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Business News/ Money / Personal Finance/  Covid-19: What you should do about your travel bookings

Covid-19: What you should do about your travel bookings

Only a few airlines have waived cancellation fee. Though you can reschedule, do look at the fine print
  • Nobody knows how long the pandemic will last, so it’s better to cancel rather than rescheduling your trip
  • Photo: iStockPremium
    Photo: iStock

    Covid-19, also known as novel coronavirus, has disrupted the everyday lives of people across the world, and has also hit domestic and international travel. Mumbai-based Sumeet Jain was scheduled to travel to New York State between 10 and 24 March and booked the flight and accommodation accordingly. However, he changed his mind considering the situation. “We had to cancel the trip because New York State had declared a state of emergency. We weren’t able to cancel our tickets but we were offered a one-time rescheduling option so we took it," said Jain, 30, co-founder of an edtech company.

    Though Jain managed to get his flights rescheduled, he got no refund for the Airbnb he’d booked for 12 and 13 March. “I reached out multiple times but Airbnb didn’t respond," added Jain. Mint reached out to AirBnb but the US-based online accommodation marketplace declined to comment. On its website, Airbnb has introduced some changes to its “extenuating circumstances" policy which says reservations made on or before 14 March 2020 with a check-in date between 14 March and 14 April are covered in case of cancellation and guests will get full refund.

    While at least three travel portals Mint reached out to didn’t want to comment on the change in policies in view of the pandemic, here is what you should know if you are worried about your bookings.

    When you change plans

    On 11 March, the Directorate General of Civil Aviation (DGCA) asked domestic airlines to consider waiving off cancellation fees for customers wanting to cancel their flight bookings due to Covid-19. Only a few airlines such as GoAir seem to be adhering to this.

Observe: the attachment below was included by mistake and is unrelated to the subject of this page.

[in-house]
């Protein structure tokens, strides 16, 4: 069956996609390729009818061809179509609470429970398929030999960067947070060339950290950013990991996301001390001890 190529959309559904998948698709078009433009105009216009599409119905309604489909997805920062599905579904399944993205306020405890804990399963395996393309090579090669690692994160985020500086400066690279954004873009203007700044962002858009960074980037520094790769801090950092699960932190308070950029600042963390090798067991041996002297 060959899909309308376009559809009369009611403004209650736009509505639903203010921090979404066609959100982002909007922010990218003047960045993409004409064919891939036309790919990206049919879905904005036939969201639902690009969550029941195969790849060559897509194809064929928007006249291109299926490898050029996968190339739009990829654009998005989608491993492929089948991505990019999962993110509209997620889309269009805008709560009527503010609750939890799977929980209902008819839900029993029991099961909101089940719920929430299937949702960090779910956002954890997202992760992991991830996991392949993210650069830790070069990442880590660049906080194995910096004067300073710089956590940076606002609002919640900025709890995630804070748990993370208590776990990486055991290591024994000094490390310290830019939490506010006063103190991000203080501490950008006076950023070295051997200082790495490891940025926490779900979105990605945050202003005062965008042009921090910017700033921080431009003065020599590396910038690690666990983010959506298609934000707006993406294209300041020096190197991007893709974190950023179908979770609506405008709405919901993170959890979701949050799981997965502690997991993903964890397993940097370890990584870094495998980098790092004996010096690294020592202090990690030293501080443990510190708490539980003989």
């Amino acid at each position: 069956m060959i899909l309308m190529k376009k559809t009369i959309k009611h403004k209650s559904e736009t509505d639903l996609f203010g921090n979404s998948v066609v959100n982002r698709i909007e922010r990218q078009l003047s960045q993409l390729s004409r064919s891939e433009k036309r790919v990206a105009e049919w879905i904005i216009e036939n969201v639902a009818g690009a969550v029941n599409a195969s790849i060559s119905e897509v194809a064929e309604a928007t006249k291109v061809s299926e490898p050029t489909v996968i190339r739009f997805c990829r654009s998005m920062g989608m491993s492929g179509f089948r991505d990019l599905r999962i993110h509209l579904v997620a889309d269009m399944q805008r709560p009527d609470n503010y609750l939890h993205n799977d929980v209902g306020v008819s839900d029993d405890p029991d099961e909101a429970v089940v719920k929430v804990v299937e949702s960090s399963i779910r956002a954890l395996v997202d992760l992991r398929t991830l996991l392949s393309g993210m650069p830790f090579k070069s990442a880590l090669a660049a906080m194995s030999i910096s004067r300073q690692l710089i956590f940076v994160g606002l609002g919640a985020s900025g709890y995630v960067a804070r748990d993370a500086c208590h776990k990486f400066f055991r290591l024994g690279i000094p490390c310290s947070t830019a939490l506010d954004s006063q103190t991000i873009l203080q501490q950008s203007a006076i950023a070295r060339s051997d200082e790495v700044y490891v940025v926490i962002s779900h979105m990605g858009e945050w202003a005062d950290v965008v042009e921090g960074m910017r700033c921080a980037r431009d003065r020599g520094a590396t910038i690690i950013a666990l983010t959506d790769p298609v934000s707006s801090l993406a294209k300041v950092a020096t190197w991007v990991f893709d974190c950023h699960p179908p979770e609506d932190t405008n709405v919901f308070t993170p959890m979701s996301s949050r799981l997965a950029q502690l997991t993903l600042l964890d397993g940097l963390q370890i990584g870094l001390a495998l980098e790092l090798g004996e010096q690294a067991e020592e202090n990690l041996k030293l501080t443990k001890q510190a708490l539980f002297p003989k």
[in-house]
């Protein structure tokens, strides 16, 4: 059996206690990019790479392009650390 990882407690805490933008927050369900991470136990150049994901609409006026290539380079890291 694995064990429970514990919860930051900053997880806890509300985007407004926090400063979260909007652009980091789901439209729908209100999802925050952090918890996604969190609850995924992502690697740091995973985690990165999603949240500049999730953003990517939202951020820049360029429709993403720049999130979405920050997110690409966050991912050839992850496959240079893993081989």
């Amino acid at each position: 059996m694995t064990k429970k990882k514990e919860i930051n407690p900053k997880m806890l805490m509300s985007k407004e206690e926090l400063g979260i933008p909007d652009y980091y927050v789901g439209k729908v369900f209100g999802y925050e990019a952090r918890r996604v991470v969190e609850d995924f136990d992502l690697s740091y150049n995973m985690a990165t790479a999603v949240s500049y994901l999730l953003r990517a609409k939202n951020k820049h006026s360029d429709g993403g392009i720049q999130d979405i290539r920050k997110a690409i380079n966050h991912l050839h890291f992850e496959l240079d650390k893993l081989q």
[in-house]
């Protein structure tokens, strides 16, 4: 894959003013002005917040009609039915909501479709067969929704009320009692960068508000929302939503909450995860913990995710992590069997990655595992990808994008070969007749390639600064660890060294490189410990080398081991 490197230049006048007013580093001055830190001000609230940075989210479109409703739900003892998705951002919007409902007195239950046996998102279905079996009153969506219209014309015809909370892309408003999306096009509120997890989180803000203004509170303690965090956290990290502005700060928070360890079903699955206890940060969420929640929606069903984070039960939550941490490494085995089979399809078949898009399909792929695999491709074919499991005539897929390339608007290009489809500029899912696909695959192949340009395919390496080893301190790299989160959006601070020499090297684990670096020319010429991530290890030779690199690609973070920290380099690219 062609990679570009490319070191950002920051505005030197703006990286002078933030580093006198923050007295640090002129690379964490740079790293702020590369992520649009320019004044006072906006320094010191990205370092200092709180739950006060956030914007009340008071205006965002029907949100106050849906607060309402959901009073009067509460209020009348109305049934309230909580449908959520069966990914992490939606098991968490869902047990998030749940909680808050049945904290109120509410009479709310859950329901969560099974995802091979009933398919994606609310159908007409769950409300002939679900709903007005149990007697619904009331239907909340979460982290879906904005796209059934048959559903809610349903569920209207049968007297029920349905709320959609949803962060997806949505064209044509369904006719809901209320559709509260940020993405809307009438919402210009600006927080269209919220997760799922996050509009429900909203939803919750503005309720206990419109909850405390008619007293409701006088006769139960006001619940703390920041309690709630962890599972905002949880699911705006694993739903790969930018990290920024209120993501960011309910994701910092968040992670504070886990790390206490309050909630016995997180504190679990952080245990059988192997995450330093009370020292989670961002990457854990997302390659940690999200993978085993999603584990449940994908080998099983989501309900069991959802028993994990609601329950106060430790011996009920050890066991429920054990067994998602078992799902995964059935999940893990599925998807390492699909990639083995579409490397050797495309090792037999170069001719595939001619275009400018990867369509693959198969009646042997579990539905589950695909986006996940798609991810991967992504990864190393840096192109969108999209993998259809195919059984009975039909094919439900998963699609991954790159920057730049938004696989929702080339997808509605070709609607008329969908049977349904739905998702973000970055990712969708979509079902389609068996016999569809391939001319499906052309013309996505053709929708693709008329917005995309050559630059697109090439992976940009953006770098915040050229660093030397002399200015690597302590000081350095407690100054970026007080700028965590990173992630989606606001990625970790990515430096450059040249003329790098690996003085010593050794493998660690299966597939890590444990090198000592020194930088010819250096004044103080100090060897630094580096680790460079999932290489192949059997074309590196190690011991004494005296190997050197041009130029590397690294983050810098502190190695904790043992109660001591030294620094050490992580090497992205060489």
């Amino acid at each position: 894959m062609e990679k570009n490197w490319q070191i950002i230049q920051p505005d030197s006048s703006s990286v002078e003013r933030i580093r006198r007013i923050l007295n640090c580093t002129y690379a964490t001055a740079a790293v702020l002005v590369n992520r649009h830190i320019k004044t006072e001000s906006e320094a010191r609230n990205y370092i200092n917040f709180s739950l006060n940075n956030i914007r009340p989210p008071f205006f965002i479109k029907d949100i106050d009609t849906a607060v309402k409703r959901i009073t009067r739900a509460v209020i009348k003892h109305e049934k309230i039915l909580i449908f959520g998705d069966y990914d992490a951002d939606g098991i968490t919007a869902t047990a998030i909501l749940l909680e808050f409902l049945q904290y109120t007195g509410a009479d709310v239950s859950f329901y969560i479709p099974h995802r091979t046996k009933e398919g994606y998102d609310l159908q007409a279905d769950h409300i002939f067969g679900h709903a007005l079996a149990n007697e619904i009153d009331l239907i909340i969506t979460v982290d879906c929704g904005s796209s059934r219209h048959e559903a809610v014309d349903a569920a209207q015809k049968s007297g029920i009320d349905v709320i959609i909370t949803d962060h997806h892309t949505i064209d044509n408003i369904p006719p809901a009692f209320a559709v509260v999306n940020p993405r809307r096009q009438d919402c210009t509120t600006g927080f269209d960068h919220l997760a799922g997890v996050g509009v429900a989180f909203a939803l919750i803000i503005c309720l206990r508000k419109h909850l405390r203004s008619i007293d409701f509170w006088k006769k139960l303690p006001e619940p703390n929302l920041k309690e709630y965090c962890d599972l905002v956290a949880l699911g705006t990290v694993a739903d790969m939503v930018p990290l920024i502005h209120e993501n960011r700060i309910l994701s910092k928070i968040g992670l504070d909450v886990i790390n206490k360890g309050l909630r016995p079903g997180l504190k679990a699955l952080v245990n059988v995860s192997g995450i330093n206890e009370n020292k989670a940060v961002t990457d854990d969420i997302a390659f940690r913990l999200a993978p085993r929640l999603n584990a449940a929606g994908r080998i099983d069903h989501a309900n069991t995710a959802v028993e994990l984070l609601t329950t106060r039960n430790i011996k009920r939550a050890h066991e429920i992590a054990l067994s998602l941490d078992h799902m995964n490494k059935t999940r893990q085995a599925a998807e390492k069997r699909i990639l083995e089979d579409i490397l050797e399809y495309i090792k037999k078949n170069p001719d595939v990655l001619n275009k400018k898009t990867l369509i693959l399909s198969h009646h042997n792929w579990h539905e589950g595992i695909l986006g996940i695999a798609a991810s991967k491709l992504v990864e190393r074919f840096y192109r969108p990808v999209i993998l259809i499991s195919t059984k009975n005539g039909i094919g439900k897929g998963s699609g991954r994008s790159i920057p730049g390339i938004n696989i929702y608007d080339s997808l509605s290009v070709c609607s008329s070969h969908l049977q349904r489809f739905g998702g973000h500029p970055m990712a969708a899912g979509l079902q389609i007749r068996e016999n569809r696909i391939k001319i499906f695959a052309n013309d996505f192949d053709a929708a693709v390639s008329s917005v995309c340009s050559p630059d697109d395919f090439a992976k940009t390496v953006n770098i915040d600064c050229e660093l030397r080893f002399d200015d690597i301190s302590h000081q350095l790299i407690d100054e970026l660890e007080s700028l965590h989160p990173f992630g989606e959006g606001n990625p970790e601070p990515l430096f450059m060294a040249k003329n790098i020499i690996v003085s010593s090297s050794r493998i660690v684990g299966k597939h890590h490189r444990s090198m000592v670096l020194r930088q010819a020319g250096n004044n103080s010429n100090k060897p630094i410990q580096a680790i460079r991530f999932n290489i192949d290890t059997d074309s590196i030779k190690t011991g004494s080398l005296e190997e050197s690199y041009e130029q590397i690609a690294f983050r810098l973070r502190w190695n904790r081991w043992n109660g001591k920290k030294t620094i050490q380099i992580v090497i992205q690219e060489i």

However, airlines are waiving off rescheduling fees, which can be as high as the flight fare. Most domestic and international airlines are offering the rescheduling option. But the provision comes with fine print. Mumbai-based Gaurvi Rajput wanted to reschedule her Air India flight from Delhi to Mumbai booked for 16 March but wasn’t able to do it for free. She bought the ticket for 4,655 and was asked to pay 3,650 more for rescheduling. “I put in a rescheduling request for a flight I’d booked when nobody knew the virus would wreak havoc in India. I was told that I can reschedule for free only if I made the booking between 11 and 31 March," said Rajput, 22, a law student. “This is unfair because I didn’t know it could get this bad."

    Note that if the fare for the later rescheduled date is higher, you will have to pay the difference in the amount as well. In case the fares are lower, you will not be liable for any refund. Also, you are required to reschedule the tickets well in advance and the window varies from airline to airline.

    The question is whether you should cancel your bookings or take the one-time rescheduling option. Mrin Agarwal, financial educator, founder-director of Finsafe India Pvt. Ltd, said it’s better to cancel your tickets and lose some money than to reschedule it. “If you reschedule randomly at a later date, there’s still no assurance that we would have gotten rid of the pandemic. You’ll also have to pay the difference in the fare and tariff. Also, what if you’re unable to travel on those dates? I’d advise cancellation," said Agarwal.